When home runs are flying out of U.S. Cellular Field, fundamentals don't seem to matter much. But when the home runs stop, as they did Sunday, fundamentals are everything.
The White Sox squandered a magnificent pitching performance by Jon Garland, had opportunities to score in seven of nine innings and ultimately lost the final game of a three-game set with the San Diego Padres 1-0.
"We had some opportunities but just really executed poorly offensively," manager Jerry Manuel said. "We had a chance to win that game 2-1, and we have to be able to win games like this."
The offense was unable to break through against San Diego starter Oliver Perez (2-3), whose only other win this season also was in Chicago, against the Cubs. Ex-Cub Rod Beck came on to work the ninth and picked up his first save since 2001 as a member of the Boston Red Sox.
"We can all take the blame," said designated hitter Frank Thomas, hitless for only the second time in the last 17 games. "[Perez] brought it to us and challenged every hitter."
Garland (4-6) was outstanding in defeat, going eight innings for the second time this season and allowing just three hits, none after the third inning. He was nicked in the third for the game's only run when he allowed a one-out single to Gary Matthews Jr., who moved to second on an infield out and scored on a single to center by Mark Loretta.
Loretta was out when the throw from center was cut off and he was run down between first and second.
"You've got to tip your hat to them," Garland said. "They pitched a good game and played a good game."
The Sox did not and paid for it. In seven of the nine innings, they put either their leadoff man on or a runner in scoring position, sometimes both.
They got nothing from two one-out walks in the first and left Paul Konerko at first after his single to lead off the second.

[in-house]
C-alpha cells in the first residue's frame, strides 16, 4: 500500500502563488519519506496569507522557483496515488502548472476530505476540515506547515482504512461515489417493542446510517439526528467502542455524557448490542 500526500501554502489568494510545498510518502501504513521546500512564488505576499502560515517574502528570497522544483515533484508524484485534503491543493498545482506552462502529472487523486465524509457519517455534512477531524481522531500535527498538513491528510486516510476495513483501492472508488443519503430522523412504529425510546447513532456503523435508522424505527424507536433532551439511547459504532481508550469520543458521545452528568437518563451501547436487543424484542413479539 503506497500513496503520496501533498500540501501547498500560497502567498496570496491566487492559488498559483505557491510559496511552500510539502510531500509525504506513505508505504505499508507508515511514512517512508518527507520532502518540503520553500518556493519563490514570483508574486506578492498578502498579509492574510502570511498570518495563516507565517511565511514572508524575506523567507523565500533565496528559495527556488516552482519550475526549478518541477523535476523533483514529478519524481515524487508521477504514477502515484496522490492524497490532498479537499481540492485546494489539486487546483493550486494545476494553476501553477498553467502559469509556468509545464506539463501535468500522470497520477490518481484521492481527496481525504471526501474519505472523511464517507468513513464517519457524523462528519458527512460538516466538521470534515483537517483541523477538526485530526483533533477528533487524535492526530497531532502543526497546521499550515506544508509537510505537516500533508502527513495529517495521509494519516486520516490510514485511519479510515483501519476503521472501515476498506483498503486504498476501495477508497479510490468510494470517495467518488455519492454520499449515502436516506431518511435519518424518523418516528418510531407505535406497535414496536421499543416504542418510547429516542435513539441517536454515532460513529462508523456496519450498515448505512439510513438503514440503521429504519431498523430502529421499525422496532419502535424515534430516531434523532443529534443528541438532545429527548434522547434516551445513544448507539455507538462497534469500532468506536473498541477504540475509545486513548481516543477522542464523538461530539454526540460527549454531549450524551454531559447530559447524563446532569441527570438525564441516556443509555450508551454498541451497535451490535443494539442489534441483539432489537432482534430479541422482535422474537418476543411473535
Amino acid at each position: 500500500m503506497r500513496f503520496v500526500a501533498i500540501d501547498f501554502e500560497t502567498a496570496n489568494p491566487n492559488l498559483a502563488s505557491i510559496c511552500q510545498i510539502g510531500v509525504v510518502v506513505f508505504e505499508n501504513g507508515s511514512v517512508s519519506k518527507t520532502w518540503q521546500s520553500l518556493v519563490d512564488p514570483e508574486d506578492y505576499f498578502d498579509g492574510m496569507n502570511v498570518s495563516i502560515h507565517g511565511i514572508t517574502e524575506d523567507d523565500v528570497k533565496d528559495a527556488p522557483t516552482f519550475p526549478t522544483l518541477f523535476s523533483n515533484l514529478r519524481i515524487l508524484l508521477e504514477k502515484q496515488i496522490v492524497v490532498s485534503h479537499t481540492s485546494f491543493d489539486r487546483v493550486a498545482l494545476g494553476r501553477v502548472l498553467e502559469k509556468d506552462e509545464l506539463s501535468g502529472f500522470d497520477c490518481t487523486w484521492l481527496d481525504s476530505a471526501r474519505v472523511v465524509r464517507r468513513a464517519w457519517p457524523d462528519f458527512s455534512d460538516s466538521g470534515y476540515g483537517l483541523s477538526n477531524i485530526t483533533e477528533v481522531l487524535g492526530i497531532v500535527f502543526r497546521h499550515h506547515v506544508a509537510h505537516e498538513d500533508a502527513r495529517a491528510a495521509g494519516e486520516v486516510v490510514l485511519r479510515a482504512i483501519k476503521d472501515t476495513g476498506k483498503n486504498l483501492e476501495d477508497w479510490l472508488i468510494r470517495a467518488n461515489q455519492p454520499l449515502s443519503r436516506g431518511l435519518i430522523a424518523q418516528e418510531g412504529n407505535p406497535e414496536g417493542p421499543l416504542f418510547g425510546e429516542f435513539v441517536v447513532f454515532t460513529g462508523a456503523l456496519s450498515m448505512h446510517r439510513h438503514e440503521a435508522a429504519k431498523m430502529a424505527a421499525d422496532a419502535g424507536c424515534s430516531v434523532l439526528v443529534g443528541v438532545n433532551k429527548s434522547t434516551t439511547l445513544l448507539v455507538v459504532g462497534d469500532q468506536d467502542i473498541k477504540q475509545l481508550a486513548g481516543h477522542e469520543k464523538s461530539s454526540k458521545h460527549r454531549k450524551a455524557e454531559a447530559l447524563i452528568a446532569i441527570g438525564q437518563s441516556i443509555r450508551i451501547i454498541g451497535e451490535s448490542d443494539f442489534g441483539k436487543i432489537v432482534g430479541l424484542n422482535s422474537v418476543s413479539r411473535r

They were twice guilty of poor baserunning by runners in scoring position. Magglio Ordonez doubled leading off the fourth, stayed put through two outfield outs, then got a poor jump on Joe Crede's single to center and was an easy out at the plate.
Aaron Rowand doubled to lead off the fifth. But he went halfway to third on a liner by Miguel Olivo into deep left-center and could not advance when center fielder Mark Kotsay hauled in the drive running away from the infield at the warning track. Tony Graffanino then flied to left, a potential sacrifice fly.
"I should have tagged," Rowand said. "I didn't think there was any way he was going to catch it. That's nobody's fault but my own."
Two-out singles by Rowand and Olivo in the seventh went for naught as Graffanino was out looking at strike three. A walk to Ordonez and single by Carlos Lee with two outs in the eighth yielded nothing when Konerko bounced out, the first infield assist for the Padres.
Pinch-hitter Brian Daubach coaxed a walk out of Beck to open the ninth. But Rowand popped out to third bunting for a sacrifice and Armando Rios, batting for Olivo, grounded into a 4-6-3 double play to end the game.
Padres 1, White Sox 0
Basically, Sox fail in clutch
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